Another major long-term study was published in 2010. Nearly 60,000 people were followed for 30 years. The scientists looked at the personality traits of extraversion and neuroticism as well as many other risk factors. They concluded that these personality characteristics “were not significantly associated with risk of cancers.”
Is there a cancer personality or is it chronic stress?
Gabor Maté, a Canadian doctor, has studied the Type C personality extensively. He believes that the features of this personality make people of this type more vulnerable to stress.
“It is stress – not personality per se – that undermines a body’s physiological balance and immune defenses, predisposing to disease or reducing the resistance to it.
“Physiological stress, then, is the link between personality traits and disease.”
Dr. Temoshok disagrees.
“Stress per se is not a critical factor in illness – it’s the strength or weakness of one’s coping mechanism.”
Most oncologists are uncomfortable with the idea of a cancer personality because they believe patients will think they brought on the disease themselves. They say the research is inconclusive in any case.
Those that believe in the concept point out that it is just one of the many factors that have a role to play in the development of cancer.
I fall into this camp myself. I absolutely believe stress plays a role in cancer, and I also believe that personality traits likely play a role, too, for some people. After all, holding in anger all the time, or constantly trying to please others, is very stressful.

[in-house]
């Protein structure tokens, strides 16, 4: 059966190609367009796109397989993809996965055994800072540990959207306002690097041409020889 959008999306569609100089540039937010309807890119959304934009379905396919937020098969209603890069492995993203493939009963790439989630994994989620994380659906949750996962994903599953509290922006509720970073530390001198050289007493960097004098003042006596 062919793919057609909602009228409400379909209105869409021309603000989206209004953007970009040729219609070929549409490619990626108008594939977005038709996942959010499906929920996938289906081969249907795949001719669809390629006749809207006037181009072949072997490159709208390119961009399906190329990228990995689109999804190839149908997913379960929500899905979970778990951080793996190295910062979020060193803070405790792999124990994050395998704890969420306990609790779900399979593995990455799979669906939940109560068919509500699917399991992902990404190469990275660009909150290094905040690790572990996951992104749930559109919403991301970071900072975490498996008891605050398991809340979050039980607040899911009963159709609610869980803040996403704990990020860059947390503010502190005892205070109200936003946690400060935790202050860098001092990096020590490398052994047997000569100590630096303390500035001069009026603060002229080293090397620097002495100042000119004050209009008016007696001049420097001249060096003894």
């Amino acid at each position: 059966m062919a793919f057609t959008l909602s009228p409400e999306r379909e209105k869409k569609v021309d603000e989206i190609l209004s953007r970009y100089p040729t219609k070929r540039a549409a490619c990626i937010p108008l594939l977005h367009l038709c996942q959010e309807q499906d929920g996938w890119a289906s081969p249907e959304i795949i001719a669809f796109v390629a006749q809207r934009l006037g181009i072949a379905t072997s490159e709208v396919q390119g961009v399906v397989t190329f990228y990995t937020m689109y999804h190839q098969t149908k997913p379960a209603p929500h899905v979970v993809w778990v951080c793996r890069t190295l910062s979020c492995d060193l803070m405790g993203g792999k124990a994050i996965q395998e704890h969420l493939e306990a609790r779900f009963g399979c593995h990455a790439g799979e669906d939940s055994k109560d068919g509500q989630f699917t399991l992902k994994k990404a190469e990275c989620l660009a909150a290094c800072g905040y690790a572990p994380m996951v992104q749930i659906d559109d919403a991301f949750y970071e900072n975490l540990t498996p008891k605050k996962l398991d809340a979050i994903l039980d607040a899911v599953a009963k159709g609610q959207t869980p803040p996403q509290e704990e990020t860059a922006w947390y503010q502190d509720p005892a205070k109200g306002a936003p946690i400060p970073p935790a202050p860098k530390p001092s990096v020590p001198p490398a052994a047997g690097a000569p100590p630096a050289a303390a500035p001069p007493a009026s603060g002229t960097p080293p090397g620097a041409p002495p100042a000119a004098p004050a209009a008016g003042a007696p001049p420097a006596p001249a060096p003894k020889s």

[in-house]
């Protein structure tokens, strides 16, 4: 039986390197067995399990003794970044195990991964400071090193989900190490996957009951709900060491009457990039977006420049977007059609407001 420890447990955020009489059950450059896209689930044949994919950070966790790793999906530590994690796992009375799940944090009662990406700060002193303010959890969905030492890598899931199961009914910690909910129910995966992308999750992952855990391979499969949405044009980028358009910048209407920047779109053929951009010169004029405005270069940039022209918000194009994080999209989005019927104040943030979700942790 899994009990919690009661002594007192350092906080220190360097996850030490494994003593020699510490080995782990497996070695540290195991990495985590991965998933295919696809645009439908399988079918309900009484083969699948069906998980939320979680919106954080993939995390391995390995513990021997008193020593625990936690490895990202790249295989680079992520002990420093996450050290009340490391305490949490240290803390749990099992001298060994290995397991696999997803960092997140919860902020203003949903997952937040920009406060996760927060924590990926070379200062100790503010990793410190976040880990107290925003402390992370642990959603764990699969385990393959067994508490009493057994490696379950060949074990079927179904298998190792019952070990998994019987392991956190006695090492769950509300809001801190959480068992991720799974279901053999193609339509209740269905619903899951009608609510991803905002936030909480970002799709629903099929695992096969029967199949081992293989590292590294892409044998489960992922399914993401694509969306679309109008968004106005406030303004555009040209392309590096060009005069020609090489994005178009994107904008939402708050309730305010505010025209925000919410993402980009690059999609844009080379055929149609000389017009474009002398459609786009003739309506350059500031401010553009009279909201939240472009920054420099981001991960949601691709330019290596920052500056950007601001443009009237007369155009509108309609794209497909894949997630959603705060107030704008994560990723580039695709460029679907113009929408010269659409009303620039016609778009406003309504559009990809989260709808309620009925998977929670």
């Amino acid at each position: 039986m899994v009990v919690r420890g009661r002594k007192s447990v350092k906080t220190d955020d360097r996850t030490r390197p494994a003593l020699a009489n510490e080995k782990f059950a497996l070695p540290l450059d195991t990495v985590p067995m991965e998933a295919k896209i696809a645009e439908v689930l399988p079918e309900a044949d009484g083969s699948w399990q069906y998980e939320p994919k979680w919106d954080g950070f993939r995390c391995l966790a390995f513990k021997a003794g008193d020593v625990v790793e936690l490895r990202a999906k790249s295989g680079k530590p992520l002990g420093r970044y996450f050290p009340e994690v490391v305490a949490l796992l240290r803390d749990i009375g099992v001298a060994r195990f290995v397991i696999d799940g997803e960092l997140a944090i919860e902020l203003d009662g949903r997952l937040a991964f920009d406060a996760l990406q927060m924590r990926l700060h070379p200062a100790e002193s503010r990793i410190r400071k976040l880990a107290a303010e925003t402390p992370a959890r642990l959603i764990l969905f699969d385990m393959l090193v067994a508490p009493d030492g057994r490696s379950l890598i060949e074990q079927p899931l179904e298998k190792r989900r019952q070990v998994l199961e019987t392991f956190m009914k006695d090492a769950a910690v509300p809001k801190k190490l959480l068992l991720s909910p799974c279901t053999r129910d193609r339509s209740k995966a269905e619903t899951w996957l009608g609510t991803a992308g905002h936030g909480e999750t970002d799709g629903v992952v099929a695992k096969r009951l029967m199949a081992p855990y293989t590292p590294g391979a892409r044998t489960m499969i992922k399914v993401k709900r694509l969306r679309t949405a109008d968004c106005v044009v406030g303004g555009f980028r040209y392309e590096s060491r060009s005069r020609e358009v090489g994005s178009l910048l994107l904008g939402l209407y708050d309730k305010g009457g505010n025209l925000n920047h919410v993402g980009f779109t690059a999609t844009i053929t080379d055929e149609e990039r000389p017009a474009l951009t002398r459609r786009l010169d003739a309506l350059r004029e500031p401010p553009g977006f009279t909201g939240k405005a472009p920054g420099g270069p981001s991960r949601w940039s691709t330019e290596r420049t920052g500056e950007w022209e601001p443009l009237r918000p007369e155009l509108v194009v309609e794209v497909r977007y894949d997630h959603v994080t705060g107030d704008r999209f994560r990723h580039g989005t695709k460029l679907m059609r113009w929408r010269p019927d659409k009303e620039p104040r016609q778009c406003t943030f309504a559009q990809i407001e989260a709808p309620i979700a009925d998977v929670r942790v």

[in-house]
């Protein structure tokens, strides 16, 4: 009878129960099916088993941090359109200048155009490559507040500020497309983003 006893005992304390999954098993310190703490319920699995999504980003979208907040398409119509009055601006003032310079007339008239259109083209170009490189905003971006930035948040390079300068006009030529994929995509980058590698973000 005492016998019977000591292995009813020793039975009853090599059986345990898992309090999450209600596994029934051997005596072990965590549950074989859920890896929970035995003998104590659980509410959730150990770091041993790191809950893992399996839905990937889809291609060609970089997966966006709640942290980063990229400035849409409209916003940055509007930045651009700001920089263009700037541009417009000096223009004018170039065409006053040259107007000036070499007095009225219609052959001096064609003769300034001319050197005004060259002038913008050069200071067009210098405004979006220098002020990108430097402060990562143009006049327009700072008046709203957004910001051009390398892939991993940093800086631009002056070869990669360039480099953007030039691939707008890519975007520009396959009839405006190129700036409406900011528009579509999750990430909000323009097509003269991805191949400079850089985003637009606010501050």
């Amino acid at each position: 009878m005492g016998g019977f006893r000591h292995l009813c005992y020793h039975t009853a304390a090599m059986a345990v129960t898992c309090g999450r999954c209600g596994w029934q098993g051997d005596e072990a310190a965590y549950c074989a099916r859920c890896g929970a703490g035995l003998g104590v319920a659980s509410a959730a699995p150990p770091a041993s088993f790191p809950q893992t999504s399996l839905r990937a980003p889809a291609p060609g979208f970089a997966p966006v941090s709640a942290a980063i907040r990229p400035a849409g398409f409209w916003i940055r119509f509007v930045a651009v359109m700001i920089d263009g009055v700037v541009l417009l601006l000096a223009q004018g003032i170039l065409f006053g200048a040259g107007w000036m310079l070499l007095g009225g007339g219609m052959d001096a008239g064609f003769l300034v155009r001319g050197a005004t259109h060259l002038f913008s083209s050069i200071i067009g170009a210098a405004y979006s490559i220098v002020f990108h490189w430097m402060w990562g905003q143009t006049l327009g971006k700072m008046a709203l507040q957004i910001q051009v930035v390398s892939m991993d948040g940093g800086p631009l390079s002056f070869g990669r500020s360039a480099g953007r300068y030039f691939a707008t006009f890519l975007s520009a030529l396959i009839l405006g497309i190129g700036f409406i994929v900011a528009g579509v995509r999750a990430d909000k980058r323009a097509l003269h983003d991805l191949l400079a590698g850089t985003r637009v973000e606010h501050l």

But as causes of cancer, I believe these emotional factors are overwhelmed by over-consumption of sugar and other carbs, nutrient-poor diets, poor exercise habits, poor sleep habits, exposure to toxins, and other factors that regular readers of this newsletter will be familiar with.
Just as people may change their diet, cut out smoking or reduce their environmental exposure to toxins in order to lower their cancer risk, so they should not shy away from looking at aspects of their personality that may damage their health. Both the sick and the healthy should look for ways to reduce these risk factors. Getting stress out of your life is essential not only to avoiding cancer, but to happiness in general.
Even if there isn’t a cancer personality as such, work with a health professional – if that’s what it takes — to learn to feel comfortable about taking time out for yourself, express yourself emotionally, be more assertive, and build greater self-esteem. These are valuable qualities for anyone, whatever their link to health may be.
Lee Euler, Publisher